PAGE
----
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I’d like to wish everyone a very happy Fourth of July. This holiday brings many fun-filled memories of family, friends, and special summers. Although everyone has fond memories of July 4, let’s not forget what the holiday truly represents: FREEDOM. We have been a free country for so long that it’s easy to take that for granted, but remember our ancestors, who gave their lives so that we could be free. The Fourth of July  is historically significant, not only for our War of Independence, but also for the War Between the States.

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In 1863, two important events played out: Gettysburg and Vicksburg. The battle of Gettysburg, after three days of heavy fighting, ended on July 4, with both sides thinking they were victorious. It was realized later that the Confederate army had actually suffered a defeat; the first major loss of the war. At Vicksburg, Mississippi, Union General Grant succeeded in taking the town after a month-long siege, thus securing the Mississippi River for Federal use.

Our founding fathers sacrificed home and health to secure our freedom. This 4th of July, let us honor those who so loved, cherished, and believed in our country that they laid down their lives unselfishly. God bless America!

The Mystery Remains

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I have recently developed a profound interest in genealogy. Not just in general, but MY genealogy, to be specific. I guess this started while I was researching my Young Adult historical fiction about my hometown, Sioux City, and my great aunt. She and her husband ran a hotel downtown during Prohibition, and there are many colorful stories surrounding the place. Unfortunately, the hotel was razed in the 1960’s, but that doesn’t deter me from searching out interesting tidbits about my ancestors. It’s amazing what deep, dark secrets I’ve uncovered about my family!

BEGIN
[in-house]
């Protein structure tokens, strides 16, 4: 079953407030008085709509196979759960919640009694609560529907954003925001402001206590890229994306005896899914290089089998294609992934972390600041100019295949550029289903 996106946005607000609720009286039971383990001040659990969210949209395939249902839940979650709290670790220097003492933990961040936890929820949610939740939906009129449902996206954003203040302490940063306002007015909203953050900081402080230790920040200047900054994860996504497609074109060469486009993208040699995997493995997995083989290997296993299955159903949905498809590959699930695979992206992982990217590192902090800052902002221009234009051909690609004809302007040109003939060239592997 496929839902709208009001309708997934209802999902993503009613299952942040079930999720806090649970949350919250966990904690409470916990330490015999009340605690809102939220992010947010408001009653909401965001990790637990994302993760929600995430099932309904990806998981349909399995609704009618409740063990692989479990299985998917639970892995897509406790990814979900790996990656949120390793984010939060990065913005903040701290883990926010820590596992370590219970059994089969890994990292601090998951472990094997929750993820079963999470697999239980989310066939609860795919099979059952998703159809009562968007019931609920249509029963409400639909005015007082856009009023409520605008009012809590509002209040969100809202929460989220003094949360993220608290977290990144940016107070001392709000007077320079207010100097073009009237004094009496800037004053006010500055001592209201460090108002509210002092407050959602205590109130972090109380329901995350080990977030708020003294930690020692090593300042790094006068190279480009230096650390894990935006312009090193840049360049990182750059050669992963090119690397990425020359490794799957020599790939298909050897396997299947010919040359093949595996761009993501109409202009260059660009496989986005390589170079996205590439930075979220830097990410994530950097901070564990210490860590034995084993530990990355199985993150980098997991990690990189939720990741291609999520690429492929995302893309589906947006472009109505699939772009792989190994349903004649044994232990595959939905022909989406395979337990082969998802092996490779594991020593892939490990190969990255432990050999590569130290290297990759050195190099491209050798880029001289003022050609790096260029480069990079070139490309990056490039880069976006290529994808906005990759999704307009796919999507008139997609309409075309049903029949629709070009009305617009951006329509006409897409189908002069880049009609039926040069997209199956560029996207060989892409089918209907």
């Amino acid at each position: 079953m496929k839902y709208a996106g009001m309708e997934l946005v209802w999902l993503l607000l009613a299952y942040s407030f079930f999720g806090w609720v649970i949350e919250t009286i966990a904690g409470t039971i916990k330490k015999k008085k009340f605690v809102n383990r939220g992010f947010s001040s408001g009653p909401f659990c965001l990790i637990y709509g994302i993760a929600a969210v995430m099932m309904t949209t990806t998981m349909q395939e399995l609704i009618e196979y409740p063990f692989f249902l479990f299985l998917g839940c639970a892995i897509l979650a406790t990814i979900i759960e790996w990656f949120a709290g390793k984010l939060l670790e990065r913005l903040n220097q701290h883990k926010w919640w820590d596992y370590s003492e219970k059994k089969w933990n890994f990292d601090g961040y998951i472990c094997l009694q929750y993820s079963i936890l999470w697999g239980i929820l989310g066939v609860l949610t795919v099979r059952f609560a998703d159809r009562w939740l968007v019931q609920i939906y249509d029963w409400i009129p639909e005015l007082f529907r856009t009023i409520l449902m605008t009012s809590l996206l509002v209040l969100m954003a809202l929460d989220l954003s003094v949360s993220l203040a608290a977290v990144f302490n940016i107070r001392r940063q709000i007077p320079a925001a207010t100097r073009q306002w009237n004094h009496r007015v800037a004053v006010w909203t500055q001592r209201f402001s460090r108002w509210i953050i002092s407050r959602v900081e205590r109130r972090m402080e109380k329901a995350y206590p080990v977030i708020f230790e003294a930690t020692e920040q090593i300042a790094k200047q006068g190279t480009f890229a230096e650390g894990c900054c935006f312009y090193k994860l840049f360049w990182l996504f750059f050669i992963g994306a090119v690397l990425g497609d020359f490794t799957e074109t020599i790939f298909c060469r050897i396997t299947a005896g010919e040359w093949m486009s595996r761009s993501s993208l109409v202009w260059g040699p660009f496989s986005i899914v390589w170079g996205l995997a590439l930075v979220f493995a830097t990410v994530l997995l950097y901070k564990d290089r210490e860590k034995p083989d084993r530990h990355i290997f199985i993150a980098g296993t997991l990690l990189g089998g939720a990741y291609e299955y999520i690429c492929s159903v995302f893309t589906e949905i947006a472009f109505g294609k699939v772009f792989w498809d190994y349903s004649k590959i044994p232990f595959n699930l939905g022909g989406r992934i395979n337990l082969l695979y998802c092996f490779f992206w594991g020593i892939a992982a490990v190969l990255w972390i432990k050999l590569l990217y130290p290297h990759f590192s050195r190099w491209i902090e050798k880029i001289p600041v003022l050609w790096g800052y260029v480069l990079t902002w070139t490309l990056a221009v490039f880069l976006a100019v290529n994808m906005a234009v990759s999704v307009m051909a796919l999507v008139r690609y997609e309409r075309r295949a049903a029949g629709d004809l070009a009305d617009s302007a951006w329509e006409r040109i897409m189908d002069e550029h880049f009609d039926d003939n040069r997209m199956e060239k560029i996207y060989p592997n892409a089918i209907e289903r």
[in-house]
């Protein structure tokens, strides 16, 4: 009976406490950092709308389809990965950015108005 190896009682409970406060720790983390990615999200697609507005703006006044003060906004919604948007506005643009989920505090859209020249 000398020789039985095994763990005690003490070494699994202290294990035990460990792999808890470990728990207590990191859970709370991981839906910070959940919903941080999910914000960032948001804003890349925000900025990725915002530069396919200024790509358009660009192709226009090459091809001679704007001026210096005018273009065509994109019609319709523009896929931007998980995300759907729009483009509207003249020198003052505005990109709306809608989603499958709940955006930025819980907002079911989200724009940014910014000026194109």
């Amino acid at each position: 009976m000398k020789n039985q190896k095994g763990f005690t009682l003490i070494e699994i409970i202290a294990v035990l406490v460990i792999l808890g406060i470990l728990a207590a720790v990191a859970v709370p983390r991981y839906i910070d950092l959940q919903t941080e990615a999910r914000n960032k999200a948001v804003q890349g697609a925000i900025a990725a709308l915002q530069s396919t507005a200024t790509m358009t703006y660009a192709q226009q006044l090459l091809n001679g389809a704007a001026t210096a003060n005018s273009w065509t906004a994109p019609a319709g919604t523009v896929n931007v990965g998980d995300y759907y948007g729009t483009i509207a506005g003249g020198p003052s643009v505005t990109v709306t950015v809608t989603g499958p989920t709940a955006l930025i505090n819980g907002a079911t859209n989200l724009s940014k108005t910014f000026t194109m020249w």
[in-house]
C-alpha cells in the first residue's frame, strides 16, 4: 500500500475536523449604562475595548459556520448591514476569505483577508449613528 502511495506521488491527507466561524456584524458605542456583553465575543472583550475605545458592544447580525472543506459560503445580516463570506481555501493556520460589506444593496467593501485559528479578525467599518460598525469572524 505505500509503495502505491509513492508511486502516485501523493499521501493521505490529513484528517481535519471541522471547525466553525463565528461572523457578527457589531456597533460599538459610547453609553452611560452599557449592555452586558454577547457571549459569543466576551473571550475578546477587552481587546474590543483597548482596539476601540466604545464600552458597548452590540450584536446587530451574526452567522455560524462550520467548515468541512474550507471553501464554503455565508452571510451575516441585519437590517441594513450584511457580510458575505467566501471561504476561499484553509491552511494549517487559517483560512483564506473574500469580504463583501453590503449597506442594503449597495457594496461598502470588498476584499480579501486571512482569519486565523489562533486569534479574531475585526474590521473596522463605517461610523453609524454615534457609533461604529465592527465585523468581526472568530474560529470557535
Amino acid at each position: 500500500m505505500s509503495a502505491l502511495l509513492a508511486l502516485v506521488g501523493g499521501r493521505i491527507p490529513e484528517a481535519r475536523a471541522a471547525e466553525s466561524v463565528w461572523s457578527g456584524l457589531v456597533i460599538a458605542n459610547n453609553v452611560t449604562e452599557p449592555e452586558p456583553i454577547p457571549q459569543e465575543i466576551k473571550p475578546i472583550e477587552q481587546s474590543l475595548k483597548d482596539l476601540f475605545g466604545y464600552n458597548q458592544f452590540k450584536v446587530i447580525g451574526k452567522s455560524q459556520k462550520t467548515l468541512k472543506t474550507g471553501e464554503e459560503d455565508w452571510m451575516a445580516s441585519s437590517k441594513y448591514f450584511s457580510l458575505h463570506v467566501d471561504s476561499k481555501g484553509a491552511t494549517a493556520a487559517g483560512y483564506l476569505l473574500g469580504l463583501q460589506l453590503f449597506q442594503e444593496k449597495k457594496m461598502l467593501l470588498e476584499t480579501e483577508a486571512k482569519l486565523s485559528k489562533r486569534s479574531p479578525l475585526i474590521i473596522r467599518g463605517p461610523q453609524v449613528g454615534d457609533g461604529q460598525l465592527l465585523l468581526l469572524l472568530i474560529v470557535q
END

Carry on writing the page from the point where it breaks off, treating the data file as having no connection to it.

My latest quandary is my great-great grandfather. He divorced Great-Great Grandma, a rare occurrence at the time, and after that, basically fell off the planet. The entire family lost contact and track of him. Some say he went to Texas, but most don’t have a clue. He is the key to my Irish ancestry, since his parents came over, but his story remains elusive for now.

After I wrote my first book about the Civil War titled A Beckoning Hellfire, my husband grew curious about his ancestors. He discovered that his great-great grandfather was a Confederate soldier who served as a Cherokee interpreter for Nathan Bedford Forrest. (Thanks to fellow Sons of Confederate Veterans member Lynn Herron for researching this!) A United Daughters of the Confederacy sister of mine recently posted that she discovered a Civil War ancestor who fought for the Union. She seemed appalled, but I think it is admirable, since men on both sides basically fought with the same valor and enthusiasm. In my opinion, there were no wrong sides in the War Between the States – just wrong governing that lead the country to such a disastrous result.

As I sit here watching a TV show about historic Scotland (my husband is a descendant), I long to find out more about my Irish clan. Maybe, someday, I’ll discover the truth.